Wyze Battery Cam Pro Review

Wyze recently released a new battery powered outdoor security camera called the Wyze Battery Cam Pro. It is the subject of my latest review.

This camera differs from other Wyze cameras in that it must be more judicious about its power usage. While it is capable of continuously recording onto an SD card it will quickly run out of battery power to do it. As such it’s better suited as a “notification camera” vs. a surveillance device in that the camera will only record and notify on events triggered by motion.

Unlike the previous generation outdoor camera it does not require a base station and will connect directly to WiFi.

The big standout feature of this camera is that it has swappable batteries – a rarity among consumer electronics. The battery packs have a built-in USB-C port for charging so no other charging hardware is required. Wyze does sell a desktop charger that might be more convenient for those with multiple cameras.

Battery life will vary based on how active the scene is in front of the camera and how often the camera is accessed for live streaming. In my case I get about two to three months before I need to do a battery swap. The camera is also compatible with Wyze’s solar panel which can eliminate the need for battery swaps if the panel can get enough sunlight.

I have found the camera to be quite robust, having endured several months outdoors through various weather conditions without any signs of wear or internal damage.

In use, the camera provided clear video quality with 1440p resolution, and its night vision capabilities were enhanced by an integrated spotlight that illuminated the scene effectively, offering clarity in color even in the dark. The camera also has a traditional infrared night vision mode along with an infrared illuminator. You can choose how it handles nighttime in the Wyze app.

One of the strengths of this new camera is that it rarely has a “false positive” motion event. Wyze added a low powered radar system that gives the camera an additional sensor layer for determining when something really is in front of the camera. As such imagery like branches blowing in the wind are far less likely to trigger an event. The distance this radar looks can be adjusted to narrow down the trigger zone inside the Wyze app. Wyze also allows users to narrow down the visual area the camera should be looking for motion.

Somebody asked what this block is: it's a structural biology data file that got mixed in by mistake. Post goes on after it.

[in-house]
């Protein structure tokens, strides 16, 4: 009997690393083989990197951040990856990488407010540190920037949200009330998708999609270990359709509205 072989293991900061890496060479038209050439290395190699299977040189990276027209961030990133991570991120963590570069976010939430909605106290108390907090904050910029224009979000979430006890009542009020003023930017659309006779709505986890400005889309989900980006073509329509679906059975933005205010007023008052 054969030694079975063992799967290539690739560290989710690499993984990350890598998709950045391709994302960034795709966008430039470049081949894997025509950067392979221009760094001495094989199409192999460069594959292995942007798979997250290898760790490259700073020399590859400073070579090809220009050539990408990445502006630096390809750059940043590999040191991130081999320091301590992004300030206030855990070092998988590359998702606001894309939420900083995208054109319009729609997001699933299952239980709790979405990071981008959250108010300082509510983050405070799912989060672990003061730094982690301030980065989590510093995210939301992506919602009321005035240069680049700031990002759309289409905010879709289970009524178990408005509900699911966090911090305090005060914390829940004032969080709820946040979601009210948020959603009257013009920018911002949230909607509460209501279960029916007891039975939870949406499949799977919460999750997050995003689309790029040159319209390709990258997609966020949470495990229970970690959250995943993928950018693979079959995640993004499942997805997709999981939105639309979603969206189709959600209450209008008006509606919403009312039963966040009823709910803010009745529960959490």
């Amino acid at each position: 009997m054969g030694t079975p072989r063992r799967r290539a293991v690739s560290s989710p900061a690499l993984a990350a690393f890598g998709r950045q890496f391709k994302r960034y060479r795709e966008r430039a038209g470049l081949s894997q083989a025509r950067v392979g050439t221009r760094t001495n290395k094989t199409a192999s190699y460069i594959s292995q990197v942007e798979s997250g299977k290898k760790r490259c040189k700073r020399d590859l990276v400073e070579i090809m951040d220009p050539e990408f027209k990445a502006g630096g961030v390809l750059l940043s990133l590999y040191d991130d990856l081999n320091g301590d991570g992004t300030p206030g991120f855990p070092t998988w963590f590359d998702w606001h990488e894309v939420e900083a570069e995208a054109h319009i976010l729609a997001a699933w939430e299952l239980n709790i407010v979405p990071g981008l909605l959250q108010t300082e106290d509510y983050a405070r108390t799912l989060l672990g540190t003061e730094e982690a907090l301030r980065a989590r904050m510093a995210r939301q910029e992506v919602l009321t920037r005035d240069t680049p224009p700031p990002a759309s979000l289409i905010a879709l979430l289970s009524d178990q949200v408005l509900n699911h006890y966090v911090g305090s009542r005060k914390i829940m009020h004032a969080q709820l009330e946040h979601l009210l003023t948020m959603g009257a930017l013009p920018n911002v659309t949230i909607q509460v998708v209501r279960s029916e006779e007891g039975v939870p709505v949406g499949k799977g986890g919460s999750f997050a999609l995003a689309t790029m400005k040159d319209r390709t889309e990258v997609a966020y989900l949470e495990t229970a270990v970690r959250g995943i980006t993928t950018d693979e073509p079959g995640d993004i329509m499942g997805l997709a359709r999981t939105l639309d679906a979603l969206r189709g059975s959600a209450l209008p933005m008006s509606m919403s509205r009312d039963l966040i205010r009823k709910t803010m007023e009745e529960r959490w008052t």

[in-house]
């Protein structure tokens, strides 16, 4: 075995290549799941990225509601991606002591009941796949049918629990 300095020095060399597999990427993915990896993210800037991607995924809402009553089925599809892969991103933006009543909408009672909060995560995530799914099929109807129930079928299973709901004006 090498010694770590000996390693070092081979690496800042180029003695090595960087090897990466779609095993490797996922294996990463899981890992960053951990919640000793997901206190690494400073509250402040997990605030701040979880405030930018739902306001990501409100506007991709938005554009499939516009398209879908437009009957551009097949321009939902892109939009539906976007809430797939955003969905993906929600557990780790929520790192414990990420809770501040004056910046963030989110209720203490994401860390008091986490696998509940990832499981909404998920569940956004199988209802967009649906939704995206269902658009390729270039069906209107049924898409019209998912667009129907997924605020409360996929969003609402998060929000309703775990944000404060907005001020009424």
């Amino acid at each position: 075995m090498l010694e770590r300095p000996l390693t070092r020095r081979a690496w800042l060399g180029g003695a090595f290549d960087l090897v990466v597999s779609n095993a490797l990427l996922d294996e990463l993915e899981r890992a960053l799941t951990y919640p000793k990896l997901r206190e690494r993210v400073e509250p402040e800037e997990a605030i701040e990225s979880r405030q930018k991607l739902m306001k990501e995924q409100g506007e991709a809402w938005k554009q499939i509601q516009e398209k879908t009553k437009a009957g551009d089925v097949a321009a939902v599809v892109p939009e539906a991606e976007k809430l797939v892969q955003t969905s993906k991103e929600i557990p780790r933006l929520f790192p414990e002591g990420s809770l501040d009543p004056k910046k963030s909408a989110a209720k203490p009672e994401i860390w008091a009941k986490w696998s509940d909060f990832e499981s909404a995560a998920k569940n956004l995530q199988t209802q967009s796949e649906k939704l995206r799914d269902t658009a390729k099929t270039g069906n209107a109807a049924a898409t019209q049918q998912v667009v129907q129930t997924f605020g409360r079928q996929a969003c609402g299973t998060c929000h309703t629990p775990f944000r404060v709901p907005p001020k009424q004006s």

Unfortunately Wyze encourages a subscription for optimal functionality. This subscription includes additional features like cloud storage and smart alerts capable of distinguishing between different moving objects such as people, vehicles, and pets.

It is possible to use the camera without a subscription by recording motion events to a SD card. Accessing recordings off the SD card does consume more battery as the camera needs to stream the playback to the Internet. I also found that accessing SD card footage can be a hit-or-miss endeavor sometimes requiring multiple attempts to access footage.

Overall I am pleased with the performance of this camera. It’s a major improvement over their prior offering but I still have issues with products that require a subscription to access the full feature set.

See more of my Wyze reviews here!

Disclosure: Wyze sent the camera to the channel free of charge for my review. They did not review or approve my review before it was published and no other compensation was received. All opinions are my own.